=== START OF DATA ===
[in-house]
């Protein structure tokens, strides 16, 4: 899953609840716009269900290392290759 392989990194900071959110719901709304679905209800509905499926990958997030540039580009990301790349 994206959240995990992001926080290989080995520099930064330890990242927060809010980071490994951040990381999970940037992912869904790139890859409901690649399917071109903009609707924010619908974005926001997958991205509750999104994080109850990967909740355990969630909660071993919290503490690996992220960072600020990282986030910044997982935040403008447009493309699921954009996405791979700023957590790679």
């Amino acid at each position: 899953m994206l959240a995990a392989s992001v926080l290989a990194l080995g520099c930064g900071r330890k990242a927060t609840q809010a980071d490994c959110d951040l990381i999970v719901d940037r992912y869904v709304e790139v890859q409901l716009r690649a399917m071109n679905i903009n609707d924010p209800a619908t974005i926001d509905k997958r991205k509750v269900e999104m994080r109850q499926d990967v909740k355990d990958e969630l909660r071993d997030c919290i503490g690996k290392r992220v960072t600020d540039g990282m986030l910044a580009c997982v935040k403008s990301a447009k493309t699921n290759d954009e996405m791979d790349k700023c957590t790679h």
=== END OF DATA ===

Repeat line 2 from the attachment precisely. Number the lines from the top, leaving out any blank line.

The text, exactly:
């Protein structure tokens, strides 16, 4: 899953609840716009269900290392290759 392989990194900071959110719901709304679905209800509905499926990958997030540039580009990301790349 994206959240995990992001926080290989080995520099930064330890990242927060809010980071490994951040990381999970940037992912869904790139890859409901690649399917071109903009609707924010619908974005926001997958991205509750999104994080109850990967909740355990969630909660071993919290503490690996992220960072600020990282986030910044997982935040403008447009493309699921954009996405791979700023957590790679």